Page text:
A cup of steaming coffee sat on my bedside table this morning, gently coaxing me awake with its steaming tendrils of aroma and warmth, but I couldn’t quite come out of sleep’s fog. My brain knew it needed to swing my feet out from under my covers but my limbs refused to budge and although I knew we wouldn’t make it to our customary mass at the base chapel, I just couldn’t leave the comfort and warmth of my bed.
My husband and I are creatures of habit and although there’s a late mass, we like to attend the early one. We’ve been attending mass within our base community for years now and we have loved it but we’ve also just transferred and so have very few connections yet to the church in our new location. No one would miss us this Sunday. I no longer occupy a place in the choir and very few people know my name.
I got up, justified my truancy by claiming tiredness and sore muscles from moving things from the basement to the third floor yesterday, and slowly went about my day.
But at some point I remembered that today is the Feast of the Holy Family. And, as they do everyday, my thoughts turned to my daughter-in-law, who is about to give birth to our third grandchild.
Enter the Catholic guilt phenomena. Growing up there was no such thing as missing church on Sunday, not unless sickness was going keep you in bed the entire day. It was a doctrine not to be argued with or questioned. And on this day, for these reasons, I needed to be there. Yes, it’s possible to pray at home and yes, a physical building is just a place, but in my heart I know that the act of praying among people makes a difference to me. And I had a very special intention to pray for on this Sunday when we focus on The Holy Family. I had a young woman whom I love very much to pray for….that this baby, this third baby, is born safely and stays in her mother’s arms without spending a week in a NICU like her brothers did.
By this time masses at the base chapel were over but I had heard there was a 5 p.m. mass at a nearby church out in the community. Although it was late in the day my husband grabbed the keys and we headed there.
I had forgotten what it was like to walk into a church built exclusively for Catholic worship. You see, our military chapels are nondenominational and although we do our best to personalize them, they’re a bit sterile. They must be easily converted from religion to religion with curtains that can be drawn to hide statues and crosses that can be taken down and moved. But this church, this church was dominated by a cross of huge proportions and by statues that were three times life size. It was a church filled with families that have worshipped together for generations. I knew none of them but I was enveloped, much the same way those tendrils of steaming coffee had enveloped me earlier in the morning.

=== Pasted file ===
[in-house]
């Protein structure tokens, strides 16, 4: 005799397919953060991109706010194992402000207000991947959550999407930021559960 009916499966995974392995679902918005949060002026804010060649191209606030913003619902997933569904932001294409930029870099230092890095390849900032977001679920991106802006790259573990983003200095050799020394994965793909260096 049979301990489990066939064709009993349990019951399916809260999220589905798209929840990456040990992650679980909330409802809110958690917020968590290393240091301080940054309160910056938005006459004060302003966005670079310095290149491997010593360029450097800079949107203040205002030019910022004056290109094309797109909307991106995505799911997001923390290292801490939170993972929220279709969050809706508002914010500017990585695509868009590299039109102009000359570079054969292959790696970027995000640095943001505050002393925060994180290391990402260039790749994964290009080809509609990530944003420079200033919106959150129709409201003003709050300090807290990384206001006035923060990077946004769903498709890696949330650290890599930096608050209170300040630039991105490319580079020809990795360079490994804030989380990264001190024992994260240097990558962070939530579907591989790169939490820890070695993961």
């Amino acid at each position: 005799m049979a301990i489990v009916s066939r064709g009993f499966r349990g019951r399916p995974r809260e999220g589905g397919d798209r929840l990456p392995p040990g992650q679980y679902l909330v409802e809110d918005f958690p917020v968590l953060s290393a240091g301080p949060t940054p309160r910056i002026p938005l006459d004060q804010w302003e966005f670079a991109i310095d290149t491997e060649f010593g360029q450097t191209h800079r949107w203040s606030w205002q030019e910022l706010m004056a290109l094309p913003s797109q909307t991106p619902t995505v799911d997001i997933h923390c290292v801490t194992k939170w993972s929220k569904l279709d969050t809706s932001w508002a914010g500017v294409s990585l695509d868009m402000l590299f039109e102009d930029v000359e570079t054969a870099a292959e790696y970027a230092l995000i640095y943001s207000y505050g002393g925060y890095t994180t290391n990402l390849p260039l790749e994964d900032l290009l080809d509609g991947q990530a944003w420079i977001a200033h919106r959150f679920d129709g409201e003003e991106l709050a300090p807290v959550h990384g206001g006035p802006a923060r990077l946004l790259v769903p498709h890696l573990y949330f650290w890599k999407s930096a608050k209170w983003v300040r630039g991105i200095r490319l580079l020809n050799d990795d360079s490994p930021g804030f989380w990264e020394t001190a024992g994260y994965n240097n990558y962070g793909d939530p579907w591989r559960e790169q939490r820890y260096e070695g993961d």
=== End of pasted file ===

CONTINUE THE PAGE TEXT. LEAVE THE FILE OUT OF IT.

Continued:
The pianist and singer, one and the same, was an extremely talented young woman who added a dimension of holiness to the service that’s hard to describe. Her voice had the ability to transport. From the very first notes she played I knew that although I had originally been motivated by guilt, I was now there because my heart and soul needed to have me sitting in that pew, in that particular church.
I’ve been missing the lights of Christmas this year. We’re in a new town and have been preoccupied with unpacking and other things and haven’t sought them out but tonight, after that beautiful service, this is what we found as we drove home, just down the street from the church. I was mesmerized and enchanted.
This was my “god wink” this evening. Something tells me we may have found our new church.